The Man Preparing for a Berkshire Hathaway Without Warren Buffett by Justin Baer, December 23, 2023. This is a profile of Greg Abel who has been Warren Buffett’s designated successor since 2021. From time to time, Mr. Abel has been in the spotlight, but in general he has succeeded in keeping a low profile which is apparently how he likes it. As he goes about his days in Des Moines, he is usually not even recognized. Warren Buffett and Berkshire director Ron Olson are quoted in the article:

  • Warren Buffett: “Greg will be more successful than I have been, and if I said otherwise, my nose would grow.”
  • Ron Olson: “[Greg] is no Warren Buffett. But neither is anyone else. He’s still a numbers guy and understands the language of business as well as anyone but he loves to learn.”

The death of Charlie Munger has reminded us that Warren Buffett will not be running Berkshire Hathaway forever. This article might raise concerns among shareholders that Mr. Buffett could be planning to step down soon or might have health problems. However, I’m confident that if Mr. Buffett develops problems that could force him to retire, he would be open and candid with shareholders in a timely manner. (WSJ)

Warren Buffett, Teledyne, and the Art of Allocating Capital, December 20, 2023. 35 minutes. Video. Geoff Gannon and Andrew Kuhn discuss capital allocation in general and also comment on Berkshire Hathaway’s potential for reinvesting capital in the years to come. I am in general agreement with their statements regarding the importance of return of capital in the future as well as the comments favoring special dividends over the rigidity of regular dividends. My strong preference is for share repurchases so long as the stock price is not overvalued. (Focused Compounding)

  • Thoughts on Share Repurchases and Capital Allocation, July 19, 2018. I wrote this article two days after Berkshire revised its repurchase policy in July 2018. Since the policy was amended, Berkshire has used $72.9 billion to repurchase 199,930 Class A equivalents. Berkshire now has fewer shares outstanding than at any time since prior to the General Re acquisition in 1998. All of the shares that were issued to partially fund the BNSF acquisition in 2010 have been retired, and more. This shrinkage in share count is likely to continue. (The Rational Walk)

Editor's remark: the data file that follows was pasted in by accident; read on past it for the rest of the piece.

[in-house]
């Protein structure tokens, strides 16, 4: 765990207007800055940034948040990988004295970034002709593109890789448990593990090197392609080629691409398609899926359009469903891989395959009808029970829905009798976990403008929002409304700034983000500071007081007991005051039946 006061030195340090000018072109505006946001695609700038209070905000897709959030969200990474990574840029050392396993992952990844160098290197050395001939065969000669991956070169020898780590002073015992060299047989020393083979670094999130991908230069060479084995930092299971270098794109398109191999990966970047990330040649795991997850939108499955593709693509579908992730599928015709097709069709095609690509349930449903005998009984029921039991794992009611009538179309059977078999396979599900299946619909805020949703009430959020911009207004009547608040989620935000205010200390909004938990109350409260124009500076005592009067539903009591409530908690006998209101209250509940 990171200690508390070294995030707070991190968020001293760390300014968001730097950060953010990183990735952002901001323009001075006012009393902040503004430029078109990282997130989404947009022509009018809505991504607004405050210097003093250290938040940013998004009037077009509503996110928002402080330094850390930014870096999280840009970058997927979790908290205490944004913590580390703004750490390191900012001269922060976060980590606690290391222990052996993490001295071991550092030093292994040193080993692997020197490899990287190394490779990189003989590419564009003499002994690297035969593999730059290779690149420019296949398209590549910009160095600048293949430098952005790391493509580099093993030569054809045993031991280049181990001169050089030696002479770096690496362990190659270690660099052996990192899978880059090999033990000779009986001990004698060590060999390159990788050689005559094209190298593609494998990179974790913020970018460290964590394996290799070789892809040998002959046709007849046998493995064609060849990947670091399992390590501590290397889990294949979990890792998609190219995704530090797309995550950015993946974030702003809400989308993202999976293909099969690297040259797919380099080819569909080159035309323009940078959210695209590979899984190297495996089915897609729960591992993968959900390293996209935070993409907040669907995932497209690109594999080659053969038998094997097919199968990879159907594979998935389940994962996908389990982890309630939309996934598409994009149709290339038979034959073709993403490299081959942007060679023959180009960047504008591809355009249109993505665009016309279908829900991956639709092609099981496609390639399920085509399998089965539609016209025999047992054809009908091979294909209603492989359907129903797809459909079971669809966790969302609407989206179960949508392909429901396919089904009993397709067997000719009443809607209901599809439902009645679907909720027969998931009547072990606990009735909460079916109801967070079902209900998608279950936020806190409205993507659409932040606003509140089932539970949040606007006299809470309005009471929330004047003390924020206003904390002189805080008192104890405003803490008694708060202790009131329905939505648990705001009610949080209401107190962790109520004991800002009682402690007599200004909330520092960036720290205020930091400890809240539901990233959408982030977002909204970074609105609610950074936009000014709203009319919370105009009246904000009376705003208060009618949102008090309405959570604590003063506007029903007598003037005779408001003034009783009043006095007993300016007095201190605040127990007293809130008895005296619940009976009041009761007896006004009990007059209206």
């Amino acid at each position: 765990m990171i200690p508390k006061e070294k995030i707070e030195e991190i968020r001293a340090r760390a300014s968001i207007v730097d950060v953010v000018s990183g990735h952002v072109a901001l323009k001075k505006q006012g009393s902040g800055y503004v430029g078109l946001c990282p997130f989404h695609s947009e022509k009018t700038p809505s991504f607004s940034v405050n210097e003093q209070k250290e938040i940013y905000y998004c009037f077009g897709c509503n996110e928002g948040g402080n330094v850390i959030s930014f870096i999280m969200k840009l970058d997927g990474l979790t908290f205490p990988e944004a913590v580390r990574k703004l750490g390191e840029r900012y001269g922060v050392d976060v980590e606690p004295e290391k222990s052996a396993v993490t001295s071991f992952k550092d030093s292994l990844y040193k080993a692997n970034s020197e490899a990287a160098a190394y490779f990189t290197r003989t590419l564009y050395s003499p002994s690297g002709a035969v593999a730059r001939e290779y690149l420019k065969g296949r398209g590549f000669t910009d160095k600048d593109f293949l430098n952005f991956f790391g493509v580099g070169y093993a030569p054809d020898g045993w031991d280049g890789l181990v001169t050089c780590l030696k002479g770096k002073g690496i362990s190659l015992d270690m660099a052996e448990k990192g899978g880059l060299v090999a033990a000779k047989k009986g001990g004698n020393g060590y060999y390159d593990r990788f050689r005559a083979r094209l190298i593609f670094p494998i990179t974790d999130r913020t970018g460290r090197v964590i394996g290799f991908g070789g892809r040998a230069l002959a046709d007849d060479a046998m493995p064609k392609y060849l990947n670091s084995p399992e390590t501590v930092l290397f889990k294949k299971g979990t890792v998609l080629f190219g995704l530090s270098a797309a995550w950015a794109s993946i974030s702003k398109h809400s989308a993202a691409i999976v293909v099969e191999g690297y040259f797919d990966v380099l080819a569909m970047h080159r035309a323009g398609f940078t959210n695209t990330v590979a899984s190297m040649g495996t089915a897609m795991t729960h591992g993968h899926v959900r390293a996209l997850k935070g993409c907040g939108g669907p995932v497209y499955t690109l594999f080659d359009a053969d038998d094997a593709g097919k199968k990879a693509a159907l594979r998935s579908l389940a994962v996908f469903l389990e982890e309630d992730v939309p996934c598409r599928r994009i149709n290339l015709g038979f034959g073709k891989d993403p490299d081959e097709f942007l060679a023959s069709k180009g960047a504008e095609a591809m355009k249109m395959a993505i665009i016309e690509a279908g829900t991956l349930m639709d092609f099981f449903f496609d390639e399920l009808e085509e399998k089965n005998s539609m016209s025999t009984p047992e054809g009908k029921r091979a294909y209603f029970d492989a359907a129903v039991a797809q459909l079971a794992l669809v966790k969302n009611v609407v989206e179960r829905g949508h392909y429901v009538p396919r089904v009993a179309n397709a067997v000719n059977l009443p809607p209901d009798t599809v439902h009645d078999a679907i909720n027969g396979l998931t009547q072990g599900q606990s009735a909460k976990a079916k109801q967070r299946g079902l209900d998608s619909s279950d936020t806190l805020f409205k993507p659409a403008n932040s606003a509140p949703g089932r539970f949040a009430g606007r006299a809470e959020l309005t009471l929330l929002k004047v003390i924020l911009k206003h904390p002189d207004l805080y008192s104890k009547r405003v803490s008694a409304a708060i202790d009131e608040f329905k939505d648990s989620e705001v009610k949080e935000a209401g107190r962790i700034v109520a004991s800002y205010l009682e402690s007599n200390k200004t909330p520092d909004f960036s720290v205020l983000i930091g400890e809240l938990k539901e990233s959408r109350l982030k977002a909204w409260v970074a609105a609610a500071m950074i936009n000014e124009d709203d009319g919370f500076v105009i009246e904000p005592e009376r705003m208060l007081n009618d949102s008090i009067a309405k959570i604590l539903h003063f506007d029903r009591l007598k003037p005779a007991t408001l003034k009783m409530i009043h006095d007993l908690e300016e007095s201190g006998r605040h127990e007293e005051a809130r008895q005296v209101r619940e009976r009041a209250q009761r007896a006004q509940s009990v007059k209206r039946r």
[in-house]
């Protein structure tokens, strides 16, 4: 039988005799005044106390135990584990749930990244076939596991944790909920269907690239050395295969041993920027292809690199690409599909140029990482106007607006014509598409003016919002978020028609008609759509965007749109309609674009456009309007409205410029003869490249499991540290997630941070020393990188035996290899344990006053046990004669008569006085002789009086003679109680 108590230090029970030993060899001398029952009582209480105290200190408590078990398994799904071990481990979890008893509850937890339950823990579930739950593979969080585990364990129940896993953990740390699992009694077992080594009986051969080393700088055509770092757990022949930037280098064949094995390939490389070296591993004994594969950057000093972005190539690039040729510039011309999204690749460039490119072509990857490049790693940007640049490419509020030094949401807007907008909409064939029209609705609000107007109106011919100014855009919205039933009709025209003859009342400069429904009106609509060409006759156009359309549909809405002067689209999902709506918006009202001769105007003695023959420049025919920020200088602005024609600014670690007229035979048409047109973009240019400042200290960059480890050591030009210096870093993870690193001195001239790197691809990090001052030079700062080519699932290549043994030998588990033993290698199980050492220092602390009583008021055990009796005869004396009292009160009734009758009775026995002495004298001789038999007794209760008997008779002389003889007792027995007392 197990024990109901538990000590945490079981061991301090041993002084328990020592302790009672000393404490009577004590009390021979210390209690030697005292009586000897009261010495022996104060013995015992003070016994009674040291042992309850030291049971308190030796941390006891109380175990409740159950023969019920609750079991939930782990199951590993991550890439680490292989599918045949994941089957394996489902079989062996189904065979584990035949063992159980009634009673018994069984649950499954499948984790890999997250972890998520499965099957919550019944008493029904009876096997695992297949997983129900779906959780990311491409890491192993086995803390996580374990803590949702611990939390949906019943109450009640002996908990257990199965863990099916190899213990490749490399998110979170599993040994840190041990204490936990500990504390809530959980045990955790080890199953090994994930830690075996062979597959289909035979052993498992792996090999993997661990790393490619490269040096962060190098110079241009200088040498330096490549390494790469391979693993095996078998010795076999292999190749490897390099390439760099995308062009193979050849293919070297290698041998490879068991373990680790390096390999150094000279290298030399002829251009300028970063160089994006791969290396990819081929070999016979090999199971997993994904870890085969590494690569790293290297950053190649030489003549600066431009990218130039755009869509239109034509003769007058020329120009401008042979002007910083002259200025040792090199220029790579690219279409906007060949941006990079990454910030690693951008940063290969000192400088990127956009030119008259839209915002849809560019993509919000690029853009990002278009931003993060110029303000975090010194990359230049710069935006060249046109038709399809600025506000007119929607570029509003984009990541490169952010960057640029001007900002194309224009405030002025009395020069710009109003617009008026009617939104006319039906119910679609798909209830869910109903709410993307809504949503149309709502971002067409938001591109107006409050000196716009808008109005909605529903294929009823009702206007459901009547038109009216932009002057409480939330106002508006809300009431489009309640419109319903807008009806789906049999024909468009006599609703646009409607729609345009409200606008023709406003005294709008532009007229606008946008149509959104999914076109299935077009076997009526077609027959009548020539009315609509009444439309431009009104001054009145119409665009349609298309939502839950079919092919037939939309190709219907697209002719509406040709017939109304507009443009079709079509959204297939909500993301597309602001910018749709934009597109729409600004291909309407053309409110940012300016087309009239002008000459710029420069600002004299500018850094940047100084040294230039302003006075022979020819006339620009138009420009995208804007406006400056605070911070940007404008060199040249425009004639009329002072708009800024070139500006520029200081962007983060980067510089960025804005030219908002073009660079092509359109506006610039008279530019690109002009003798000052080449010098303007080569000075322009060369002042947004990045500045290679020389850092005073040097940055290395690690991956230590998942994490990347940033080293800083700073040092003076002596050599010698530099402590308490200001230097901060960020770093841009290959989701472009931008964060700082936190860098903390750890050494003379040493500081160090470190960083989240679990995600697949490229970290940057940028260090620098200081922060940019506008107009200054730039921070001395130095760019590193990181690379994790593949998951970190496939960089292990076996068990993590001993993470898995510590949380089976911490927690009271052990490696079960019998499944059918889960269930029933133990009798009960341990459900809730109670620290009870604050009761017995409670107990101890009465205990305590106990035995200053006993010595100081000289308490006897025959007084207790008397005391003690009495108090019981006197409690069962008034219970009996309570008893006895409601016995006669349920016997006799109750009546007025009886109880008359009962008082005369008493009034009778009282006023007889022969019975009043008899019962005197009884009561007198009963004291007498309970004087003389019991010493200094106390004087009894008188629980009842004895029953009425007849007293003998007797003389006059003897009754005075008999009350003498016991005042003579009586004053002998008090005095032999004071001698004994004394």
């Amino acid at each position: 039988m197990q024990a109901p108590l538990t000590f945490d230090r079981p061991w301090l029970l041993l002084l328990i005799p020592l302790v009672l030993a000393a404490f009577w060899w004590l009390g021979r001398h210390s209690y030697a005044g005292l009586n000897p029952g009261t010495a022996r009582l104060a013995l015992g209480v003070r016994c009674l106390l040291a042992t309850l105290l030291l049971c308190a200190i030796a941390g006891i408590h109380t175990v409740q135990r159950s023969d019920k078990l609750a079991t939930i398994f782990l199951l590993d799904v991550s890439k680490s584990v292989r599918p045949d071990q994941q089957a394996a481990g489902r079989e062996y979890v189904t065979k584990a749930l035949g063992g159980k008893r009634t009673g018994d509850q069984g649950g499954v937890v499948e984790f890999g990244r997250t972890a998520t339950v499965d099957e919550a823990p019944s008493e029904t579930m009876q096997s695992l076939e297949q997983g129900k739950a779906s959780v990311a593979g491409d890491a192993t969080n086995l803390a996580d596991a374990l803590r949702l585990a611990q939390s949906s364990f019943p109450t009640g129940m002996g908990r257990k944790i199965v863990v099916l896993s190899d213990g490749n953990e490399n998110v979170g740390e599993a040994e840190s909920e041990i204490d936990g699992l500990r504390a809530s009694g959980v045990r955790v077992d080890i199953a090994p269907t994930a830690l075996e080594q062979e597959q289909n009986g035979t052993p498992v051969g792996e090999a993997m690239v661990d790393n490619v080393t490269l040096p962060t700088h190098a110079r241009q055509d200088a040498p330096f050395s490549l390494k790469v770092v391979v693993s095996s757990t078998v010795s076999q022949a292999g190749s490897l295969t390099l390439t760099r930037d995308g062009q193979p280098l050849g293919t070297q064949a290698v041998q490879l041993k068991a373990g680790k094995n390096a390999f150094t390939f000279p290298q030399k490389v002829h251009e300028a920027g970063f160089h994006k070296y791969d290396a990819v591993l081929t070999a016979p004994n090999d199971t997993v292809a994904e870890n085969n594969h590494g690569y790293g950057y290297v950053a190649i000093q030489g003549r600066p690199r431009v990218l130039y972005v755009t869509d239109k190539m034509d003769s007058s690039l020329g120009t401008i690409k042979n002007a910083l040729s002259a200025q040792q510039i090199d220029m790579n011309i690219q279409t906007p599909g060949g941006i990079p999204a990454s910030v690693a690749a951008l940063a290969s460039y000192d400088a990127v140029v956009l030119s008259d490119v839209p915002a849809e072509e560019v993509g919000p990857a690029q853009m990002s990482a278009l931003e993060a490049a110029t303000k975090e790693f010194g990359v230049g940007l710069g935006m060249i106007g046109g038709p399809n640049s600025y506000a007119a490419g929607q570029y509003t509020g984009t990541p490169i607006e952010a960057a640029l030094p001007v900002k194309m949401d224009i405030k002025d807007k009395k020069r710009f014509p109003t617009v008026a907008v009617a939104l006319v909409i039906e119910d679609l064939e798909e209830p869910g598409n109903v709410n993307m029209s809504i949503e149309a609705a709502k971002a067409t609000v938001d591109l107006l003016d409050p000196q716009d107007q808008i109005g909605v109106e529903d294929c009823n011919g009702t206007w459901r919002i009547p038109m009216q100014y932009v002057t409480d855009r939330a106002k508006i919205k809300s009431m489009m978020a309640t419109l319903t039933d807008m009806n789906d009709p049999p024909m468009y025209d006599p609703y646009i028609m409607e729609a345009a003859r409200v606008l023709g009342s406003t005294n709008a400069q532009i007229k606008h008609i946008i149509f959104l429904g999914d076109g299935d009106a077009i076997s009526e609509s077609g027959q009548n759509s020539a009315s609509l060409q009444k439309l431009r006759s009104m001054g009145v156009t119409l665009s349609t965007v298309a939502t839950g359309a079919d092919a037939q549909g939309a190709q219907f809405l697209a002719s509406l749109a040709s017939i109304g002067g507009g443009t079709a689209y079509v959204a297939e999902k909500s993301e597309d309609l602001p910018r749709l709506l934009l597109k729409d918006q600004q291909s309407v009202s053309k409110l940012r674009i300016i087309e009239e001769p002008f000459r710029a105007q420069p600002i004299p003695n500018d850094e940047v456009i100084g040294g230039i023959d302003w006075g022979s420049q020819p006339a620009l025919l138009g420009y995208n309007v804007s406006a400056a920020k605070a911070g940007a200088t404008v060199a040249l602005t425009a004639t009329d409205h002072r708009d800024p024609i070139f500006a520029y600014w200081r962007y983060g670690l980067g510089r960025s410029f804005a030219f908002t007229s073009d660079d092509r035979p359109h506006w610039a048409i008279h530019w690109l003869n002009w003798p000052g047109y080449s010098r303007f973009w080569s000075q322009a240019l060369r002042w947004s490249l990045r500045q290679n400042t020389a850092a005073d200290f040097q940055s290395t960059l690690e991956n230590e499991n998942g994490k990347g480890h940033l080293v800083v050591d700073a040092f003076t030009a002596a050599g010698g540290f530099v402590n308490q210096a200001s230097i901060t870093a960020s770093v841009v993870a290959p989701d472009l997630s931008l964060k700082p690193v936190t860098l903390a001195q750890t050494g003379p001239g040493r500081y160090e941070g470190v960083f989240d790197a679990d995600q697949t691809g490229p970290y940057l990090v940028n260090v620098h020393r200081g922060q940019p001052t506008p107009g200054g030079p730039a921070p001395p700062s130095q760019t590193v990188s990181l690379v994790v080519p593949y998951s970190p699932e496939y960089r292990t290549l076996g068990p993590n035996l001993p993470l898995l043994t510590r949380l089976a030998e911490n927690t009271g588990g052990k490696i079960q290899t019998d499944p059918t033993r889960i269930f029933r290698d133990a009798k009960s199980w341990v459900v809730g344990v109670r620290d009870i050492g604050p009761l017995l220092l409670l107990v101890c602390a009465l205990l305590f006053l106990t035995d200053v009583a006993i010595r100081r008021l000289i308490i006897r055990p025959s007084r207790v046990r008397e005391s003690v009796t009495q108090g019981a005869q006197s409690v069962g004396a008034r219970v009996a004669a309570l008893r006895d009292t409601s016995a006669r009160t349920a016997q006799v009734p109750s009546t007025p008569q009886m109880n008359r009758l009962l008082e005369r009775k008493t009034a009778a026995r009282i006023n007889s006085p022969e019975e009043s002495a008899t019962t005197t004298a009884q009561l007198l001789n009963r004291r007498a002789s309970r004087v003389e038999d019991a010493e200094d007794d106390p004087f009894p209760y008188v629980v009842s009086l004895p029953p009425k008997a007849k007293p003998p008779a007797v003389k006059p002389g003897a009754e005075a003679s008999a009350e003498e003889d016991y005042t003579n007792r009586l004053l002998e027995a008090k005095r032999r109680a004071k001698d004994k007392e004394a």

When We All Have Pocket Telephones

This is a 97 year old comic strip about what the world would be like in the future when everyone carried around a phone in their pocket. h/t @historyinmemes


Warren Buffett’s Letters to Shareholders — Searchable Memorex This is a new website that contains all of Warren Buffett’s letters in a searchable format. The site was built by Max Olson who worked with Warren Buffett to publish the first fifty years of Berkshire Hathaway shareholder letters. Last year, I purchased the Kindle version of the letters which is a great deal at just $3.99. I did so in order to be able to search by topic which is something that is now possible on this new website as well. 

Charlie Munger Q&A Transcript || University of Michigan (2017) by Kingswell, December 18, 2023. This is the latest in a series of useful transcripts: “On November 30, 2017, Charlie Munger spoke at an alumni event for the University of Michigan’s Ross School of Business held in Los Angeles. For nearly an hour, he expounded on a wide range of topics — from growing up in Omaha during the Great Depression and partnering with Warren Buffett at Berkshire Hathaway to cryptocurrency and China.” (Kingswell)

Ben Graham and His Errant Brothers, December 2023. This is the tenth installment in a series of reminiscences of Benjamin Graham written by his granddaughter. In this article, the author goes into Ben’s childhood years and his often challenging relationship with his brothers. Ben was the youngest of three brothers born in close succession. It is always interesting to read about the early years of someone who later reached the pinnacle of his profession. (Beyond Ben Graham)

How To Have Better Habits in 2024 by Ryan Holiday, December 20, 2023. There’s no shortage of articles on habit building at the end of the year as people get ready to resolve to make a fresh start. . I like this list of suggestions. (

  • Atomic HabitsFebruary 8, 2021. I read James Clear’s book, Atomic Habits, in early 2021 and wrote this review soon after. It is probably the best book on habit building that I have ever read, aside from the stoic classics. (The Rational Walk)